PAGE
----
Another area that I saw signs raling about current conditions is that Sacramento and Stockton discharge sewage to rivers that becomes irrigation water. Hey, no kidding. The issue is not that this exists, it exists all over the world. The Boulder, CO wastewater outfall is upstream from the Louisville water intake. The issue is that there are not tight discharge standards for wastewater. The excess nutrients discharged from wastewater plants can cause water degradation. This is a new topic for the EPA to address nationwide. This causes real big dead spots in waterways. You know, areas where algae grew so thick because of excess nutrients, when the algae dies (at night, no light to keep it growing) it sucks up all the oxygen in the water and everything there suffocates. period. Most fish kills are caused by this. Again CA is way behind the curve. There was one sign of hope last week as San Diego now has to treat their sewage to secondary standards before discharging iot to the ocean. Until now, they had allowed settling and chlorination. Think of what goes down your toilet, mix it up real good (use your imagination) and let it settle and then think if this is what you want sent out to the lake or river next to you, knowing that the settled goods will only settle maybe 60-75% of the debris. YUCK!!! and people swim in that. San Diego was so surprised they have no real contingency plan. They thought they were immune because they were too big.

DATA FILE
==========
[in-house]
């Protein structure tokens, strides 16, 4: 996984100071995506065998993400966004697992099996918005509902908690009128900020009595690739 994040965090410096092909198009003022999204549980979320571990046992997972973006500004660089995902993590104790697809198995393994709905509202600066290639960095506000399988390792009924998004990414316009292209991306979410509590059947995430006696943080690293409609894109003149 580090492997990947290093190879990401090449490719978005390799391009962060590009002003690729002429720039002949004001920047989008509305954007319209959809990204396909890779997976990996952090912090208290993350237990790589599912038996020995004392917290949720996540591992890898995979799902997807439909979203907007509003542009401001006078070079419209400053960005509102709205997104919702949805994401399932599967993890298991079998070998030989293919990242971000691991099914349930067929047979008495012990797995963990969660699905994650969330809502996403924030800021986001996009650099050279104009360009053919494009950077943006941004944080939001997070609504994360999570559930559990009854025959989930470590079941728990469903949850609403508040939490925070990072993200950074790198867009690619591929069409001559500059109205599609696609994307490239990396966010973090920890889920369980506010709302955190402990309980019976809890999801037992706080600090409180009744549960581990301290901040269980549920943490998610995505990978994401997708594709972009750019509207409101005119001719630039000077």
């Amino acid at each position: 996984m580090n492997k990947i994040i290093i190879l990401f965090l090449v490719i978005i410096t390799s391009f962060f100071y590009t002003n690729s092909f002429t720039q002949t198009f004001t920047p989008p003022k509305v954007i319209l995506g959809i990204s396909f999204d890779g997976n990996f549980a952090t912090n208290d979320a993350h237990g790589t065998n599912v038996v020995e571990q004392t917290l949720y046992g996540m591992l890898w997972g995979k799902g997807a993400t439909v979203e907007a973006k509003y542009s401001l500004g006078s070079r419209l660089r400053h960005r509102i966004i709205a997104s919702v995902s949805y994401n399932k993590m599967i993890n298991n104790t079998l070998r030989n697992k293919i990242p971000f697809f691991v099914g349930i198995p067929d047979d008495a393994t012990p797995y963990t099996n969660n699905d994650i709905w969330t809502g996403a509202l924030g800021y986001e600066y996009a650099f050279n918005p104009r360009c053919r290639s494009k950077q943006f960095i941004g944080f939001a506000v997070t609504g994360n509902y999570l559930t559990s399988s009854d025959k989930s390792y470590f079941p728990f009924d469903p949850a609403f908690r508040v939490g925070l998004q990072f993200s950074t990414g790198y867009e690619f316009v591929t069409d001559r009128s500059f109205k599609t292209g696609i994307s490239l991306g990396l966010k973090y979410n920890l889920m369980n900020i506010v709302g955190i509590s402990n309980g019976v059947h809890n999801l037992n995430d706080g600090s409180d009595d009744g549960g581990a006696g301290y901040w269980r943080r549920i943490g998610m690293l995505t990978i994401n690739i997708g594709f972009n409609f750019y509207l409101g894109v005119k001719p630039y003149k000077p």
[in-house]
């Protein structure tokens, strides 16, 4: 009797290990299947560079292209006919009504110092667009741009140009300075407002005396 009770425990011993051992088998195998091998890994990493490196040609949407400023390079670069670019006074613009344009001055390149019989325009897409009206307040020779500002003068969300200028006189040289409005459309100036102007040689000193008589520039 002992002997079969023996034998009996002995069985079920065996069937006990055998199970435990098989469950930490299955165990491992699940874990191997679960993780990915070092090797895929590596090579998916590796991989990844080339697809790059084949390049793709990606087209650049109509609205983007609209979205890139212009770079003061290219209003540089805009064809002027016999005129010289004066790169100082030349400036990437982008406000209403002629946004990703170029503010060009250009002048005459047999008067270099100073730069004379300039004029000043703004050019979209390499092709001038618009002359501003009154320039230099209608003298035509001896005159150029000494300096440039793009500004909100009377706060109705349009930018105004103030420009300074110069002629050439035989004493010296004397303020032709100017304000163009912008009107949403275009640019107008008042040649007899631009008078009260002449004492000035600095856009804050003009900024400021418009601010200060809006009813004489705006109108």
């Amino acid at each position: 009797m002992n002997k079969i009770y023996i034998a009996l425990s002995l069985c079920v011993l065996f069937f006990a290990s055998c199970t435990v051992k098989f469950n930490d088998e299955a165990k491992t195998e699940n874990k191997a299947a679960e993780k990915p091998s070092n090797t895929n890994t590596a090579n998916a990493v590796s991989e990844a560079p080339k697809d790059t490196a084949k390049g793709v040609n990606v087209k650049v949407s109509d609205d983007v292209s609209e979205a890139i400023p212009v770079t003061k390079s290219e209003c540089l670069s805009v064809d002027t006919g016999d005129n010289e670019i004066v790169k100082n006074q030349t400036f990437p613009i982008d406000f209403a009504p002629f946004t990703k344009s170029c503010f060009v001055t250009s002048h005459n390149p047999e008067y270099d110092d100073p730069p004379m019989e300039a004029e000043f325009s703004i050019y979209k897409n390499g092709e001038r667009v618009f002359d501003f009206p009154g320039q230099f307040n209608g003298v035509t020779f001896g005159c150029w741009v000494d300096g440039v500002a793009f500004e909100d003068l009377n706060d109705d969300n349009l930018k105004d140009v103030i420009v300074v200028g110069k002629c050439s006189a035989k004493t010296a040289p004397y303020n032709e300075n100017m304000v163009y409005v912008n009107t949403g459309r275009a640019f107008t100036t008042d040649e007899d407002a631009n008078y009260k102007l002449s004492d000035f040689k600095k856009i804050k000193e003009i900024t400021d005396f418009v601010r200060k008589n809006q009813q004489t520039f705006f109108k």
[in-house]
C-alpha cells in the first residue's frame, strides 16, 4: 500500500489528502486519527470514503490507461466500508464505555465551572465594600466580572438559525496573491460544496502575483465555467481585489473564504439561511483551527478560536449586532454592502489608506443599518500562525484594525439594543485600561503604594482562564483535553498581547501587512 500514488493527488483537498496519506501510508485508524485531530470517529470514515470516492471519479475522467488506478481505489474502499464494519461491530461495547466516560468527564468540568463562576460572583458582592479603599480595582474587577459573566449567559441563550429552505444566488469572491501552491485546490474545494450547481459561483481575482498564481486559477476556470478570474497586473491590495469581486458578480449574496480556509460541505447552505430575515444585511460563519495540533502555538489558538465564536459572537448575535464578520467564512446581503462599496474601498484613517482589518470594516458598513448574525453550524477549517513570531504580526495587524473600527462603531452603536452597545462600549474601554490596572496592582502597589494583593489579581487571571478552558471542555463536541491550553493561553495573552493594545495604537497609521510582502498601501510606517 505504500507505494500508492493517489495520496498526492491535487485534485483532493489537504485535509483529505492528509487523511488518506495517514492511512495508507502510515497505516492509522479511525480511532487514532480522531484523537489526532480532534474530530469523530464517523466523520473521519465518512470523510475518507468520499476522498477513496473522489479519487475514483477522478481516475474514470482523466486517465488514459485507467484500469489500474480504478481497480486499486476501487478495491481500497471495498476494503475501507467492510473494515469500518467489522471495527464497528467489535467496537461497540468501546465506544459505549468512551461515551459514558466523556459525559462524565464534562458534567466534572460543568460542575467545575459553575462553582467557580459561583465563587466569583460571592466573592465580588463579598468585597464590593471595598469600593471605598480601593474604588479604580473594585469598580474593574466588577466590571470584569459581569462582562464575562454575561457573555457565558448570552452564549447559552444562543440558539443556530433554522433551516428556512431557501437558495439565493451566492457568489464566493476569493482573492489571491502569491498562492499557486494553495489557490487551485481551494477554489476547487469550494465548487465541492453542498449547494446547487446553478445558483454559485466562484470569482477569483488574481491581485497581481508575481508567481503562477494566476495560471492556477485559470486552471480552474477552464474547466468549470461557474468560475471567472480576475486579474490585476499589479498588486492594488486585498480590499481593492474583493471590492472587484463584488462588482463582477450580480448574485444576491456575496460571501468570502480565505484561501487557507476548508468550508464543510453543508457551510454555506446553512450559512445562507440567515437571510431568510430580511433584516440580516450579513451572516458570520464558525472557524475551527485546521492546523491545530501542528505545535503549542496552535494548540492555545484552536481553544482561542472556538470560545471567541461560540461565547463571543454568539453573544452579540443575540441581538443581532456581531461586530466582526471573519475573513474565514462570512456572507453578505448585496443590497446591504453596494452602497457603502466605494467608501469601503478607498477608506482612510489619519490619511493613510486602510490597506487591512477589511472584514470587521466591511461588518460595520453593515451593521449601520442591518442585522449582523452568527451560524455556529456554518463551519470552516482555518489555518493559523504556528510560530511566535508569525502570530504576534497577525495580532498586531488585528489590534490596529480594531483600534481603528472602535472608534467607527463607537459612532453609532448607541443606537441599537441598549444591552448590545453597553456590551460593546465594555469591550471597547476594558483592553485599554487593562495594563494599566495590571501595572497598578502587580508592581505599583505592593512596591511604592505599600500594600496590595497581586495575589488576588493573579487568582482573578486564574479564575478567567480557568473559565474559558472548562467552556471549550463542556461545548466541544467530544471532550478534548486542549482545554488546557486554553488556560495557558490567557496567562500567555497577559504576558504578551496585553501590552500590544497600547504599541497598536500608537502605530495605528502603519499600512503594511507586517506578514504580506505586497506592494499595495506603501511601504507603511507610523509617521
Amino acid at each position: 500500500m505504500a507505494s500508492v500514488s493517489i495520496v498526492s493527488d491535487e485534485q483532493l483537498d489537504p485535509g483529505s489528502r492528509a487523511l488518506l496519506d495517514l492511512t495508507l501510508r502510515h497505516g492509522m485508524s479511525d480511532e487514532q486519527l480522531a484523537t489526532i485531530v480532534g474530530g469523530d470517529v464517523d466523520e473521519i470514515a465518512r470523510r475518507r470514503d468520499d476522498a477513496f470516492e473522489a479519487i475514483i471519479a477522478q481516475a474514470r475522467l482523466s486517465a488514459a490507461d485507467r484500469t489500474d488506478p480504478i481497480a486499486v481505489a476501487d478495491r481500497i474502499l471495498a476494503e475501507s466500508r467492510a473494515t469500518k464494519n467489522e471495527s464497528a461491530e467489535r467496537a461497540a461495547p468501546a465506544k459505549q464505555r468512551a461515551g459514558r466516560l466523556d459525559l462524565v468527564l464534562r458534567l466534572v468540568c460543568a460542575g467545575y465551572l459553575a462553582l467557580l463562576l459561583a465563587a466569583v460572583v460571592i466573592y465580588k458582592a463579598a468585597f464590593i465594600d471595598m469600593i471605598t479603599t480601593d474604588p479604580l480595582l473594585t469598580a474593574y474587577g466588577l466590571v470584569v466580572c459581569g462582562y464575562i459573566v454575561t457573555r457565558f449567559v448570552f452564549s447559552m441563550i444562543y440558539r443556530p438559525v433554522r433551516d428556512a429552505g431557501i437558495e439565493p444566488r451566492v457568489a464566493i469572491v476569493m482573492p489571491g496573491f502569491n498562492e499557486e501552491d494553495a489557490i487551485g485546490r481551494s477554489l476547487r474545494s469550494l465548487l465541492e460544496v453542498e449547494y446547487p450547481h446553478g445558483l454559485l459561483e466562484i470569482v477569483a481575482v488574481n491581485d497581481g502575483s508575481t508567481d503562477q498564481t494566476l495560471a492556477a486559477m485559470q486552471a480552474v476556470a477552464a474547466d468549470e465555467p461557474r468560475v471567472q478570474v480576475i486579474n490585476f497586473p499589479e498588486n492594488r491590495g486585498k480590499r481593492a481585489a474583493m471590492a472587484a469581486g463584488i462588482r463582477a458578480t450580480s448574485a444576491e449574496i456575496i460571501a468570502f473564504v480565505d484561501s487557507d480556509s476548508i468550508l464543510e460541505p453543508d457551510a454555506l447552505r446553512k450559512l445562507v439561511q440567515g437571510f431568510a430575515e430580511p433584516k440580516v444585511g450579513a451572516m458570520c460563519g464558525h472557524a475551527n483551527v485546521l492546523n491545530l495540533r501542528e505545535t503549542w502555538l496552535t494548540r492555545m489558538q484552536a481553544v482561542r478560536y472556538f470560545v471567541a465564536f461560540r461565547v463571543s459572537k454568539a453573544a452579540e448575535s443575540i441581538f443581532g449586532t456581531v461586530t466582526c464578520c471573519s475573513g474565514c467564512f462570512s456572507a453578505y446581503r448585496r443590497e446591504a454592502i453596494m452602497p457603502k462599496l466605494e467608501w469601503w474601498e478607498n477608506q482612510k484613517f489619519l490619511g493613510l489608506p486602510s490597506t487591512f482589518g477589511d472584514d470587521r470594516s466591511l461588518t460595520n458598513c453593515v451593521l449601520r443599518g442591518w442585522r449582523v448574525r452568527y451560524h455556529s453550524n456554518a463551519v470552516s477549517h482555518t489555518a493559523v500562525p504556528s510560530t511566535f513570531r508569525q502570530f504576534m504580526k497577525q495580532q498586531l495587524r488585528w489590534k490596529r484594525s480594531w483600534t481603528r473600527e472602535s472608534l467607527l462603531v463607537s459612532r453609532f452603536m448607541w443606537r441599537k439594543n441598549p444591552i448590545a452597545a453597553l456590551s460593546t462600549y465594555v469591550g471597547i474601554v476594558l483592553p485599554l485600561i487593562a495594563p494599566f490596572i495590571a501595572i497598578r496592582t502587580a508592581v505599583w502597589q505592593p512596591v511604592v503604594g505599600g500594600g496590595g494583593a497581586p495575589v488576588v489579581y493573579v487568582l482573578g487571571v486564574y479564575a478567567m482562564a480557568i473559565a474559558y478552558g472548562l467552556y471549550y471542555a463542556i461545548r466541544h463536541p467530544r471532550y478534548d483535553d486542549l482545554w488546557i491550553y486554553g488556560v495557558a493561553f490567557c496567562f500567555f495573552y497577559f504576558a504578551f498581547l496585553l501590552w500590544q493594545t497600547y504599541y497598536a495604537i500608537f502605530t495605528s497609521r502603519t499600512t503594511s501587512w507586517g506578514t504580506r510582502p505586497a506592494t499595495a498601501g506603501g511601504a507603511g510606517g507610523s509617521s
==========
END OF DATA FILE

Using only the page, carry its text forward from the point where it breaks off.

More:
One other item that has come up is that small amounts of herbicides are more dangerous that what was previously thought. It is becoming obvious that weedkillers are overused and make their way into the waterways. And they can cause cancer and mutagenic changes at much lower doses than previously thought. Nice.
Another bright note, though, is that CA is ahead of the EPA in regulating Chromium 6 in drinking water and has come up with standards. There are no federal standrards to date. This is a pollutant made famous by Erin Brokovich.
So much for water musings over one week.
Let's Dance. Even Sir nose has to dance when hit with the Bop Gun! Turn up the Bass!